Bootstraps & Assets: Three (Post) Evangelical Views on the Poverty of the Poor

In my experience with (Post) Evangelicalism, there are three basic models for dealing with poverty and poor people (though most experience some overlap).

The loudest-  though probably not the most widespread – we can refer to as the Dave Ramsey School of Thought: People in the US are in poverty because they choose to be. They are lazy, bereft of character, are without industry and resourcefulness. Poor people basically deserve to be poor. I mean, they can’t even bother to take one of Dave Ramsey’s $200 Seminars on Saving Money and Becoming a Success by the age of 60™!

The above view is deplorable, despicable and ultimately has no redeemable value whatsoever. It’s a Ponzi Scheme for greedy would-be condo developers – the sorts of people who run around twirling their mustaches while tying up their tenants to the train tracks just because.

But its real deviousness lies with how it views and thus affects poor people. According to the DRSoT, we aren’t fully human – we are leeches, drains on society. We are not survivors, we are here to suck up at the sweet teat of Mama Gubmint and drink more cavity juice from Uncle Sugar. We are not resourceful – except for learning how to extract those sweet liquids of public assistance and we exist merely to be tormentors of good old American Republicans. The effects of this kind of thinking leads to the Tea Party, which leads to a continued Starving Out the Poors aggressive campaign*. These are the people who brag about cutting food stamps; these are the school administrators who take away kids’ lunches in front of their peers because their parents didn’t pay their debts (for a public school). These people inflict real harm into the lives of the poor and inflict damage to Jesus’ Body.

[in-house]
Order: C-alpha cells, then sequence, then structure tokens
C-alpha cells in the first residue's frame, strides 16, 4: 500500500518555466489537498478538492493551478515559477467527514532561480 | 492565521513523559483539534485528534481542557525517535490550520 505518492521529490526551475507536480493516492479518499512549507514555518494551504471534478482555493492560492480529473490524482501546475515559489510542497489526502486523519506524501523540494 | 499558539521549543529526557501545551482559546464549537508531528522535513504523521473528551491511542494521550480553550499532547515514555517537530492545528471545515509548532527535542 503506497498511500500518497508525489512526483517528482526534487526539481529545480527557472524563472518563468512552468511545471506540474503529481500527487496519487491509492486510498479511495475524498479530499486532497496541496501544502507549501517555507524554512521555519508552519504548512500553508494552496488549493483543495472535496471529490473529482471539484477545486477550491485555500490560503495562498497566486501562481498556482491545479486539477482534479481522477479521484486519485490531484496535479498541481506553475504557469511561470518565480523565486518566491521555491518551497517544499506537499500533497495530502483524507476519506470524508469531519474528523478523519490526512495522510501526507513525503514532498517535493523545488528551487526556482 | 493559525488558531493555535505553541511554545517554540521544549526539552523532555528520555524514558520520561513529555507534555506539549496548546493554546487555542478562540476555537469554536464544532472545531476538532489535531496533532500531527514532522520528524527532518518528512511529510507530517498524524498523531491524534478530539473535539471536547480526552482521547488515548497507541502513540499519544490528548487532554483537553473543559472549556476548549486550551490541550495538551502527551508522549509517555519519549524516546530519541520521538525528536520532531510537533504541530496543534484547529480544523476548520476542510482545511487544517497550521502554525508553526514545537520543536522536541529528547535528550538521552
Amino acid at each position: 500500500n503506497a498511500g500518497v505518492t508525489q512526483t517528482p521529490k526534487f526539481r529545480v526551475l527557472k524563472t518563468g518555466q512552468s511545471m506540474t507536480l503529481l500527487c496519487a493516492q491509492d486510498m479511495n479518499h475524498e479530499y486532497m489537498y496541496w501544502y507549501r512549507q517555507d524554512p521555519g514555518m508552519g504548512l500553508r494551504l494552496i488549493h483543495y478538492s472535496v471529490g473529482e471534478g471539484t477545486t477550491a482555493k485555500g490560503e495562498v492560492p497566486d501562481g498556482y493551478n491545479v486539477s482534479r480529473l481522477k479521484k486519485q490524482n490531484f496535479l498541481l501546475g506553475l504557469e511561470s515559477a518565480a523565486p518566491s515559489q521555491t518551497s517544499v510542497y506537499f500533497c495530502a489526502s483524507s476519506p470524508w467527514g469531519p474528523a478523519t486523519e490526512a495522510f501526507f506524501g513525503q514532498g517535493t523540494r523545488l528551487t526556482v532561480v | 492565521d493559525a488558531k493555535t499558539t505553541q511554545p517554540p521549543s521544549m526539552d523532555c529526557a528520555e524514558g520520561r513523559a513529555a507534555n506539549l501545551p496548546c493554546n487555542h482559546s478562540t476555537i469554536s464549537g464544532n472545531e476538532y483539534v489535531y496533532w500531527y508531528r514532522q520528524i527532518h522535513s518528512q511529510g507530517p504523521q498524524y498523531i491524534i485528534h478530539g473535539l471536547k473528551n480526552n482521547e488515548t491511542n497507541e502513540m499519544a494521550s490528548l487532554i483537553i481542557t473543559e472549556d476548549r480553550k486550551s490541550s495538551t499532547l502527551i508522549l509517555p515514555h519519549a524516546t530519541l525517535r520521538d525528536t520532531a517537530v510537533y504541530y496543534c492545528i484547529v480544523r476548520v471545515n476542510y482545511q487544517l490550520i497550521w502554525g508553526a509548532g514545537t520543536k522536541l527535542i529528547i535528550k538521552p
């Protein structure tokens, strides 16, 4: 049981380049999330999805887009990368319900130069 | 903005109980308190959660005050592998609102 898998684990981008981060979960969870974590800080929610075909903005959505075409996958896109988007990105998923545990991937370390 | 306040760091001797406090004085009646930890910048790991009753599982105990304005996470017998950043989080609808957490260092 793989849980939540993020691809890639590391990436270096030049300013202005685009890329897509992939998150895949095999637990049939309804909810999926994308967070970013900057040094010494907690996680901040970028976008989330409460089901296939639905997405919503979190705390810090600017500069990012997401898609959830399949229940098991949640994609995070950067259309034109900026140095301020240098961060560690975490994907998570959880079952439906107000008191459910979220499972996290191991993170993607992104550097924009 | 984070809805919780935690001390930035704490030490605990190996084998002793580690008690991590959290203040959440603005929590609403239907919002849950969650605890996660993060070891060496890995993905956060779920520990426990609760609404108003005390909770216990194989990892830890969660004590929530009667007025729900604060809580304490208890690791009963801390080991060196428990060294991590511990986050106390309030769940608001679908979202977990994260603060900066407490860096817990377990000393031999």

The second model isn’t quite as insidious – in fact, it’s innocuous. And therein lies the problem. For this model is much more widespread than believed. If the first view is that of Rush Limbaugh, this is the view of the common person in (Post) Evangelicalism. And it seems so benign, so well-intentioned. Which makes sense. Most people aren’t villains and have little aspirations of being a Master Capitalist or even a banker.

However, White Evangelicalism is still problematic and these problems can remain with those who leave Evangelicalism and yet have not had the space or resources to fully wrestle with how Evangelicalism and White Privilege make us think about Whiteness, about class struggles, about justice and work. We tend to think of our neighbors, when we do, as decent people and we can move our imaginations a bit to see ourselves in their shoes. We don’t have to know poor people to feel some pity for them and to believe that they may not be the people who directly do their own damage.

And this is where Ruby Payne’s Culture of Poverty rubric comes from. It is exhibited prominently this week in a guest post at Rachel Held Evans. While the author takes pains to remind readers that people in poverty are not the main ones to blame for their own poverty or conditions, she also tips the scales in a way that, frankly, gives me pause. What Culture of Poverty teaches is that poor people are different (read: inferior) to middle class people and must be studied through a framework that is overwhelmingly middle class but lacking in critical theory or social sciences. One can find good truths through observation and being near – but strong assumptions still remain from an outsider perspective and prescriptions are also given from that outsider perspective. There is still a reluctance to grapple with underlying systemic factors that contribute to high- and generational-poverty.